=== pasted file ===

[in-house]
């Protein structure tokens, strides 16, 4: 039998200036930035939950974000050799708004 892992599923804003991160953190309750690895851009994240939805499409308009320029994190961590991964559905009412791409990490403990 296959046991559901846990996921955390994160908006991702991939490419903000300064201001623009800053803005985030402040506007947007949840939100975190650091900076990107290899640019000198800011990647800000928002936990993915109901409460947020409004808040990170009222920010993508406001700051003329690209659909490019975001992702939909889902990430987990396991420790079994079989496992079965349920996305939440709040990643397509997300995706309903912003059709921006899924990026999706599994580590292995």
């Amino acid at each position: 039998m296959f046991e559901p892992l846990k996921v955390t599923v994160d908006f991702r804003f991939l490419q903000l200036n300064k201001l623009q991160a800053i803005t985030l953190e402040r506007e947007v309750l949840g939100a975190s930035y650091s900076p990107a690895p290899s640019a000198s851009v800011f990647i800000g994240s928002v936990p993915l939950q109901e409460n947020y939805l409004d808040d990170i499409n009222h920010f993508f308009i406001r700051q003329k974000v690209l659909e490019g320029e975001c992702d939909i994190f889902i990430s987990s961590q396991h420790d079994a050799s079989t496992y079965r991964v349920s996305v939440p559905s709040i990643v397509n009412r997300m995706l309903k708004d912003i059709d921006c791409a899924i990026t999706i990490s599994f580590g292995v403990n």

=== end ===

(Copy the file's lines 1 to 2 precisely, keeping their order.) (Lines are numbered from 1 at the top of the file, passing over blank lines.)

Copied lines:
[in-house]
């Protein structure tokens, strides 16, 4: 039998200036930035939950974000050799708004 892992599923804003991160953190309750690895851009994240939805499409308009320029994190961590991964559905009412791409990490403990 296959046991559901846990996921955390994160908006991702991939490419903000300064201001623009800053803005985030402040506007947007949840939100975190650091900076990107290899640019000198800011990647800000928002936990993915109901409460947020409004808040990170009222920010993508406001700051003329690209659909490019975001992702939909889902990430987990396991420790079994079989496992079965349920996305939440709040990643397509997300995706309903912003059709921006899924990026999706599994580590292995």